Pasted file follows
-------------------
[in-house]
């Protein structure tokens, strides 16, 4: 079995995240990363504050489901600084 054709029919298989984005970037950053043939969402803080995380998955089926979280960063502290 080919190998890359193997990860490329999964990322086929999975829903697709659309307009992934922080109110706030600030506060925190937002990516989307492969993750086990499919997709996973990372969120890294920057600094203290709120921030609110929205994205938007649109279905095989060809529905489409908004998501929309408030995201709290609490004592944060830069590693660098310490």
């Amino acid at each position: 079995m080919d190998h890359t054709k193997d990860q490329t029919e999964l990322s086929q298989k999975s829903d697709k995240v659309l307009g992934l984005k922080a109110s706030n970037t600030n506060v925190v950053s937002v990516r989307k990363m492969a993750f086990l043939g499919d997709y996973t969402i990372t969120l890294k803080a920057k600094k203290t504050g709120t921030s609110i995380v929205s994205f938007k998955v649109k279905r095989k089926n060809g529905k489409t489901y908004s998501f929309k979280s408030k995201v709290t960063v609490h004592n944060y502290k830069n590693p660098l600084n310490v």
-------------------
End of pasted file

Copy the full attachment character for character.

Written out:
[in-house]
């Protein structure tokens, strides 16, 4: 079995995240990363504050489901600084 054709029919298989984005970037950053043939969402803080995380998955089926979280960063502290 080919190998890359193997990860490329999964990322086929999975829903697709659309307009992934922080109110706030600030506060925190937002990516989307492969993750086990499919997709996973990372969120890294920057600094203290709120921030609110929205994205938007649109279905095989060809529905489409908004998501929309408030995201709290609490004592944060830069590693660098310490």
């Amino acid at each position: 079995m080919d190998h890359t054709k193997d990860q490329t029919e999964l990322s086929q298989k999975s829903d697709k995240v659309l307009g992934l984005k922080a109110s706030n970037t600030n506060v925190v950053s937002v990516r989307k990363m492969a993750f086990l043939g499919d997709y996973t969402i990372t969120l890294k803080a920057k600094k203290t504050g709120t921030s609110i995380v929205s994205f938007k998955v649109k279905r095989k089926n060809g529905k489409t489901y908004s998501f929309k979280s408030k995201v709290t960063v609490h004592n944060y502290k830069n590693p660098l600084n310490v």